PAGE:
Limiting business owner liability for third party negligence and crimes
Today, PLF filed an amicus brief in the New Mexico Supreme Court defending business owners from ruinous tort liability. The case, Rodriguez v. Del Sol Shopping Center, arose when Rachel Ruiz drove her pick-up truck to run errands. Ruiz suffered from a seizure disorder and had been warned by doctors not to drive. Nonetheless, Ruiz drove into the Del Sol Shopping Center where she suffered a seizure, drove over a six-inch curb, crossed a ten-foot sidewalk, broke through a metal handrail and crashed through the floor-to-ceiling glass wall of a medical clinic. Three people died and six others were injured. Ruiz was imprisoned after pleading no contest to vehicular homicide and other charges.
The surviving victims and estates of the decedents sued the shopping center and medical clinic’s owners and management companies. They alleged that the business owners were negligent because they should have anticipated Ruiz’s criminal driving and protected the victims from it. The New Mexico trial court and court of appeals dismissed the plaintiff’s arguments, finding that the business owners had no duty to protect the victims from this type of tragically bizarre incident. Now, the state’s high court is considering whether to affirm the appellate court’s decision. In its amicus brief, PLF urges the court to do so on the basis of vital public policies. It also analyzes the issue from the perspective of criminal law, noting the unfairness of forcing businesses to insure their visitors against third party crimes.
Most courts have found businesses not liable to visitors for injuries caused by the errant driving of third parties because such incidents do not fall within the scope of the duty of “ordinary” or “reasonable” care. Under New Mexico law, business owners must maintain their property “in a reasonably safe condition in view of all the circumstances, including the likelihood of injury to another, the seriousness of the injury, and the burden of avoiding the risk.” For several reasons, that duty does not include protecting visitors inside businesses from harm caused by errant drivers. In traditional legal terms, that type of incident is “unforeseeable as a matter of law” and therefore not within the scope of the property owner’s duty.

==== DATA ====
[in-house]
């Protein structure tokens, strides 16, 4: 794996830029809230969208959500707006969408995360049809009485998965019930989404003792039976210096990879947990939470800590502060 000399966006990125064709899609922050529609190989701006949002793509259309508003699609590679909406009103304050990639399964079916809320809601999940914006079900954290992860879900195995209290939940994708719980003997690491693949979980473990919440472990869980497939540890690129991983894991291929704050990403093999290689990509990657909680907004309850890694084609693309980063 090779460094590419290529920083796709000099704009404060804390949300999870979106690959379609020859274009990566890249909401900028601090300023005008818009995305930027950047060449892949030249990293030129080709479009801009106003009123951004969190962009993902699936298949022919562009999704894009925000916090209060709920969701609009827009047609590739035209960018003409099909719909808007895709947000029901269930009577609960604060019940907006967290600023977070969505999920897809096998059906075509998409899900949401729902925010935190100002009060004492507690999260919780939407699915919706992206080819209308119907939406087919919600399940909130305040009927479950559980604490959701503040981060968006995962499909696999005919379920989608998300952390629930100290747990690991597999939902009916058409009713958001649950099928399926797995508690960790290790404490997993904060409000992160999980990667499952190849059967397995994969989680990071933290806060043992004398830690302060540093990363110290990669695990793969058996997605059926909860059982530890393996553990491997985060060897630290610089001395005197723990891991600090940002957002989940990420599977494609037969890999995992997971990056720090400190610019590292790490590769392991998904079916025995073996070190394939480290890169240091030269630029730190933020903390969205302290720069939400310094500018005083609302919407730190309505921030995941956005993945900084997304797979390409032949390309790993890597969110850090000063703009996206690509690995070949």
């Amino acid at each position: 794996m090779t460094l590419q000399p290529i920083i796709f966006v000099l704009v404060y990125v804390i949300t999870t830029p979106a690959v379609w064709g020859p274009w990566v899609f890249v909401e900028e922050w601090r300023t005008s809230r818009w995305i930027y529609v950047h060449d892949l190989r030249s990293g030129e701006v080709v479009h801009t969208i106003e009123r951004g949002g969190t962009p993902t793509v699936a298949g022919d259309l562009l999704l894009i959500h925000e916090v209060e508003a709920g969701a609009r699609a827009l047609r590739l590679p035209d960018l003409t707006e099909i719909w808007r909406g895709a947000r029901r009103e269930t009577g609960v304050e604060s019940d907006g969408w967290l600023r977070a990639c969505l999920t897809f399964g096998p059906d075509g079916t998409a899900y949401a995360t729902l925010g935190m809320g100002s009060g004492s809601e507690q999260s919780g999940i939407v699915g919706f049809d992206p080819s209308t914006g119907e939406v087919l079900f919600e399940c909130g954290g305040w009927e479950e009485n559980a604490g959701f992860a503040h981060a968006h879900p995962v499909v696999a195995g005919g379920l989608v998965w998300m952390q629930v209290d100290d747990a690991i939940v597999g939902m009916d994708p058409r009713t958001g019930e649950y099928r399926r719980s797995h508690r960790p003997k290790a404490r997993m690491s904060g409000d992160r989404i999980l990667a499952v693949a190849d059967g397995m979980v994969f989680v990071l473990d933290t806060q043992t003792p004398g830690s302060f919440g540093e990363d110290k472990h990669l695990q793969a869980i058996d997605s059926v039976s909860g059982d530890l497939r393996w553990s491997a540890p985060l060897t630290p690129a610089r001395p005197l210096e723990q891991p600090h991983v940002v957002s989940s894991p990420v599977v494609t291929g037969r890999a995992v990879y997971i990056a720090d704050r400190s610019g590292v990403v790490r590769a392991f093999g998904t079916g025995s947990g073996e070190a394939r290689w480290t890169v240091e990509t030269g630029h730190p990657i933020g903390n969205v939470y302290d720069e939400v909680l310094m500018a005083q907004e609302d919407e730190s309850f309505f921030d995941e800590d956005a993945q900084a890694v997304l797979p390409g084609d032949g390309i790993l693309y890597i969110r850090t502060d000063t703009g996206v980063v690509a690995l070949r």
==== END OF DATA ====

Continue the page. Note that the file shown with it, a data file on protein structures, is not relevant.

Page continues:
But the law also considers policy reasons behind expanding or limiting liability. These include the fact that business owners are not insurers of the public safety. Opening a business does not suddenly make a person liable for the pervasive harms of modern life. According to the plaintiffs, the business owners here should have erected barriers between the parking lot and the building, sufficient to stop Ruiz’ truck from careening into the medical clinic. That is no easy task. As the brief notes, such a barrier would have to stop not only a small car (i.e. a 2,535 pound Mini Cooper), but also a larger car (i.e. a 6,141 pound Chevrolet Suburban). Moreover, a motorcycle could travel between post-barriers, or right through the front door. Business owners would have to turn their shops into fortresses to avoid the risk of liability.
Moreover, drivers—not business owners—are in the best position to prevent accidents. The fact that most state legislatures require drivers to carry insurance underscores that policy. Tying liability to a particular location, instead of to the person who negligently or criminally drives his car, is unfair. Property owners have a duty to take reasonable precautions against foreseeable risks, not irrational precautions against freakish risks. But saddling them with liability for the effects of errant driving would require them to take economically infeasible and irrational precautions against freakish incidents like that here. Imposing liability also makes no sense when considering Ruiz’s actions as crimes. (She was imprisoned after pleading no contest to three counts of vehicular homicide and six counts of great bodily injury by vehicle). Premises liability is, after all, based on the assumption that because the property owner controls the property, he has superior knowledge of dangerous conditions on his land and is in the best position to remedy them. But neither is true of the type of random crime that occurred here. When Ruiz got behind the wheel fo her car, an accident was inevitable—it was just a matter of where it would occur. It is not logical to tie liability for crimes to their location.
Saddling business owners with this type of liability is also harmful to society. It stifles entrepreneurship, drives away investors, deprives people of jobs who need them, and drives up the cost of goods and services. As Nobel Laureate Friedrich Hayek noted, increase liability “will normally raise the cost of production, or, what amounts to the same thing, reduce over-all productivity.” There simply is no good reason to impose on business owners the economic costs associated with errant driving and criminal activity. Hopefully the New Mexico Supreme Court will agree.
What to read next
Our friends at Institute for Justice have convinced the Supreme Court to soon decide in the case Timbs v. Indiana whether the Constitution restrains states (and not just the federal government) from … ›
This morning the Ninth Circuit released this opinion in Americans for Prosperity Foundation v. Becerra, a case about whether California can demand confidential donor forms from nonprofit organizations operating within … ›